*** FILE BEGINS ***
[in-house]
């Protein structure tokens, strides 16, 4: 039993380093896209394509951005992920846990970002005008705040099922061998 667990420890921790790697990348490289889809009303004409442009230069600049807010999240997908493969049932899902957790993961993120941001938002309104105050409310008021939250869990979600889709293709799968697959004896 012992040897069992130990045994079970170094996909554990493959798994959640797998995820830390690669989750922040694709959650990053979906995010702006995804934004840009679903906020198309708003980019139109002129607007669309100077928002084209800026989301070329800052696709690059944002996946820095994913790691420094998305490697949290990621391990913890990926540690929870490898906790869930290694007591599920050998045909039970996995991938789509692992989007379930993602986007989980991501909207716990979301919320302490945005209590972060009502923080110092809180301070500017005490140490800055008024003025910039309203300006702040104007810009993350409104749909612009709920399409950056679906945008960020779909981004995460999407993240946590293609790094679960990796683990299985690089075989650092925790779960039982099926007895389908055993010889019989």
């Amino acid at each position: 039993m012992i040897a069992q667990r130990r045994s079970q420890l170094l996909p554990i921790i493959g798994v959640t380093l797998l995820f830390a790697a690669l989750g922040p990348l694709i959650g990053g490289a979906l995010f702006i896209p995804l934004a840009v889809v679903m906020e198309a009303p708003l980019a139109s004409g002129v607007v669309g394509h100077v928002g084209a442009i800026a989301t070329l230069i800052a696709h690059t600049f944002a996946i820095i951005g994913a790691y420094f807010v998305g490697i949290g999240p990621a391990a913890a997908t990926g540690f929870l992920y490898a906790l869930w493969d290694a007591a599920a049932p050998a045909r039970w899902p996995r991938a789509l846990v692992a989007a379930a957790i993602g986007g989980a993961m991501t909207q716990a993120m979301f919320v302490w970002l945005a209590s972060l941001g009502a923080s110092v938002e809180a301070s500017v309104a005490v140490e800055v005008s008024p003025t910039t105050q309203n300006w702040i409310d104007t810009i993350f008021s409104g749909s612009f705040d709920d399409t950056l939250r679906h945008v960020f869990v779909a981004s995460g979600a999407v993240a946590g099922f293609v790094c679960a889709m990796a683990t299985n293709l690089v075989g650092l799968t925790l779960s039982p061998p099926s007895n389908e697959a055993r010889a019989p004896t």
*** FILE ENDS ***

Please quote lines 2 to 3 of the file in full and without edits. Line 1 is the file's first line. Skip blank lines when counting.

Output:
């Protein structure tokens, strides 16, 4: 039993380093896209394509951005992920846990970002005008705040099922061998 667990420890921790790697990348490289889809009303004409442009230069600049807010999240997908493969049932899902957790993961993120941001938002309104105050409310008021939250869990979600889709293709799968697959004896 012992040897069992130990045994079970170094996909554990493959798994959640797998995820830390690669989750922040694709959650990053979906995010702006995804934004840009679903906020198309708003980019139109002129607007669309100077928002084209800026989301070329800052696709690059944002996946820095994913790691420094998305490697949290990621391990913890990926540690929870490898906790869930290694007591599920050998045909039970996995991938789509692992989007379930993602986007989980991501909207716990979301919320302490945005209590972060009502923080110092809180301070500017005490140490800055008024003025910039309203300006702040104007810009993350409104749909612009709920399409950056679906945008960020779909981004995460999407993240946590293609790094679960990796683990299985690089075989650092925790779960039982099926007895389908055993010889019989």
């Amino acid at each position: 039993m012992i040897a069992q667990r130990r045994s079970q420890l170094l996909p554990i921790i493959g798994v959640t380093l797998l995820f830390a790697a690669l989750g922040p990348l694709i959650g990053g490289a979906l995010f702006i896209p995804l934004a840009v889809v679903m906020e198309a009303p708003l980019a139109s004409g002129v607007v669309g394509h100077v928002g084209a442009i800026a989301t070329l230069i800052a696709h690059t600049f944002a996946i820095i951005g994913a790691y420094f807010v998305g490697i949290g999240p990621a391990a913890a997908t990926g540690f929870l992920y490898a906790l869930w493969d290694a007591a599920a049932p050998a045909r039970w899902p996995r991938a789509l846990v692992a989007a379930a957790i993602g986007g989980a993961m991501t909207q716990a993120m979301f919320v302490w970002l945005a209590s972060l941001g009502a923080s110092v938002e809180a301070s500017v309104a005490v140490e800055v005008s008024p003025t910039t105050q309203n300006w702040i409310d104007t810009i993350f008021s409104g749909s612009f705040d709920d399409t950056l939250r679906h945008v960020f869990v779909a981004s995460g979600a999407v993240a946590g099922f293609v790094c679960a889709m990796a683990t299985n293709l690089v075989g650092l799968t925790l779960s039982p061998p099926s007895n389908e697959a055993r010889a019989p004896t």